In over two decades of involvement with this craft, I have hardly ever seen any archival or old sample easily available to the craftspeople for reference. There are many reasons for this. One is, of course, economic as to mark a good piece 'not for sale' but for reference is to freeze the investment incurred in its making, which is generally too onerous on a craftsperson or even on a small organization. The few exceptions were samples pieces created expressly for government crafts awards, kept as testimony of the superior craftsmanship running within the family or the organization.
But we do have wooden blocks with their coded graphic vocabulary used for tracing / transferring the motifs on the fabric are the tangible aids, and these retain a memory of the craft. Broken or worn out, the most popular designs on these blocks have been carved again and again, some apparently since the 19th century and early 20th century.
It became an obsession of mine to share with the craftswomen at SEWA-Lucknow either old pieces that occasionally a generous and trusting owner would lend me, or visual documents of fine chikan craftsmanship collected in the most disparate situations across the world. This book is the outcome of that 'obsession'. Its scope has evolved over time, eventually devolving into a less ambitious project than I had originally intended. I know I have just managed to scratch the surface of the story of this craft and its protagonists, with this compilation of existing old records. Yet I hope this will advance further studies on chikankari, both in the embroidery and in the art of dressmaking. I would like to stress here that it is precisely the way in which the art of embroidery and the art of dressmaking fused together in such subtle aesthetics, that generated chikankari's enduring fame. Chikan embroidery, no matter how beautifully executed, is only one aspect of the story and is incomplete by itself.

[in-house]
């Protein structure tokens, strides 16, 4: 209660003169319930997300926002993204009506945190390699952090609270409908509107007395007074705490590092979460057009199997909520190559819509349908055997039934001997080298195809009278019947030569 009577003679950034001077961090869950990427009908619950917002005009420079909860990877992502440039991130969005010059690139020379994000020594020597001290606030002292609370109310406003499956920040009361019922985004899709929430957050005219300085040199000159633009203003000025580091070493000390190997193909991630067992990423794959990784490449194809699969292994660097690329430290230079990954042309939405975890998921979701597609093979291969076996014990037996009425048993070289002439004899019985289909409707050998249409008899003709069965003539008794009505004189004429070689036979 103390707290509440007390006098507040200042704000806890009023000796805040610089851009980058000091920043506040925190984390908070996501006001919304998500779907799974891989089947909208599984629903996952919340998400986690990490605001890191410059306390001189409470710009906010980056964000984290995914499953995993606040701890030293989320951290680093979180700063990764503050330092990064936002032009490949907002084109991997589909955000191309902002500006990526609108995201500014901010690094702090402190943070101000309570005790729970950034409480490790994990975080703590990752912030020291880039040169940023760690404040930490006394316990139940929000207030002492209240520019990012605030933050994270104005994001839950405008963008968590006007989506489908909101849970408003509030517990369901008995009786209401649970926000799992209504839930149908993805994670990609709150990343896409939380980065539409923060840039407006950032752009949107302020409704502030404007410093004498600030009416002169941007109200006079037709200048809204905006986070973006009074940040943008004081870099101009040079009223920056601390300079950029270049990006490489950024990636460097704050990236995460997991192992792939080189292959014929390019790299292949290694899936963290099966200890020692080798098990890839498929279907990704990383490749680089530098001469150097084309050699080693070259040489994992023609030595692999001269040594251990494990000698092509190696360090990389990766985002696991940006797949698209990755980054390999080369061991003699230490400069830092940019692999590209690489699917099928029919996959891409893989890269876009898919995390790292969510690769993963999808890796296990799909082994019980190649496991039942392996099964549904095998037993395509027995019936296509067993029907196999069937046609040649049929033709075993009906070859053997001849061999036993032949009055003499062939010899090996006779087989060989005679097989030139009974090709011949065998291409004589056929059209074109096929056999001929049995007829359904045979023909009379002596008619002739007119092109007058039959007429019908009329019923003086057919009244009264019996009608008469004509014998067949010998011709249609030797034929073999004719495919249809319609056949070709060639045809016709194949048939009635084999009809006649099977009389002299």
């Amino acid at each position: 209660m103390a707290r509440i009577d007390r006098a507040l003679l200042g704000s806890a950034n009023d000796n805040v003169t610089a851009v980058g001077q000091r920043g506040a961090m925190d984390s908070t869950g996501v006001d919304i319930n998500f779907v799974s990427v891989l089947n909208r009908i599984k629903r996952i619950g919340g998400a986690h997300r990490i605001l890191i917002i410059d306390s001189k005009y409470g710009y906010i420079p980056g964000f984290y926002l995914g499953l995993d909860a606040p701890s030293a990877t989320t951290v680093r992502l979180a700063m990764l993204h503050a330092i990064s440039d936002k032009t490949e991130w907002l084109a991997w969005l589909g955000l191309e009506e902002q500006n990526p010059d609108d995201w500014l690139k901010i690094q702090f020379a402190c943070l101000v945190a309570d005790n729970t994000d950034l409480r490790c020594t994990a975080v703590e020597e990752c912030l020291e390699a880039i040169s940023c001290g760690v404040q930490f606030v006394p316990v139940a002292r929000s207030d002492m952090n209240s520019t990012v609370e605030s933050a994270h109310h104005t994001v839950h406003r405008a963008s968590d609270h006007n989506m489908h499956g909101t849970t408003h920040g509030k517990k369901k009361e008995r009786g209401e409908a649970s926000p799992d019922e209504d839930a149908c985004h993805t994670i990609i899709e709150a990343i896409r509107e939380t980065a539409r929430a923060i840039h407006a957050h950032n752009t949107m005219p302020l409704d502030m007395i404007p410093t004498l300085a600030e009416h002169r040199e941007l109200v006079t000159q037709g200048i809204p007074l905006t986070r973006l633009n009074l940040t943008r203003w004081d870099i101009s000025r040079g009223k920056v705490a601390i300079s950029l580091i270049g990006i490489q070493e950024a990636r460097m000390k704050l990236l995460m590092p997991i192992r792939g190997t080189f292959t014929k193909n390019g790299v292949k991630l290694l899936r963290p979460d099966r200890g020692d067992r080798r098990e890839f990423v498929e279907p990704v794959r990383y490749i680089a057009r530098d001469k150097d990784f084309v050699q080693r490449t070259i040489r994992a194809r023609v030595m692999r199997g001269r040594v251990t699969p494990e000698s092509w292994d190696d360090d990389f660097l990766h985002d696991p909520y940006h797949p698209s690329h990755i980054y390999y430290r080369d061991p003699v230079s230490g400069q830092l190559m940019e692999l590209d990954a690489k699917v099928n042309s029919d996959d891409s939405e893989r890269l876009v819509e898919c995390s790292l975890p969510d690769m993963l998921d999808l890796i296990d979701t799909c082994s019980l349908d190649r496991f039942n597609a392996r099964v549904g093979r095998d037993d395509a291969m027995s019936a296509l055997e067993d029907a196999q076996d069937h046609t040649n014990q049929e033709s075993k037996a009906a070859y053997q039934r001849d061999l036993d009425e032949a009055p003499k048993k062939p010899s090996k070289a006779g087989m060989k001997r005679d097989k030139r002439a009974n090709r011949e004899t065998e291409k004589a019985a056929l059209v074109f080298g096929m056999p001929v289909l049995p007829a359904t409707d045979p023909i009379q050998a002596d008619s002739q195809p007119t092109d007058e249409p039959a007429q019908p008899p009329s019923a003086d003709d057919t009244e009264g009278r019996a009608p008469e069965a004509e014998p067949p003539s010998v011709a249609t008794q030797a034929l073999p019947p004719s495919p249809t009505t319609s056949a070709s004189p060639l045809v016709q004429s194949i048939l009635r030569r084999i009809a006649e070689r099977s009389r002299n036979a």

My search for old pieces met with a number of obstacles along the way. I found that the fragility of the cloth had often reduced surviving glorious robes to tatters. While pieces in public collections were often out of reach, those in private collections took time to access, necessitating the establishment of trusting relationships to enable the sharing of family heirlooms, especially if the pieces were not in pristine condition. Such torn pieces, constituting parts of intimate family stories, were often too private, too precious, to be shared with a stranger. I am deeply grateful to those, who overcoming their initial hesitation and shyness, allowed me to look at their chikankai treasures.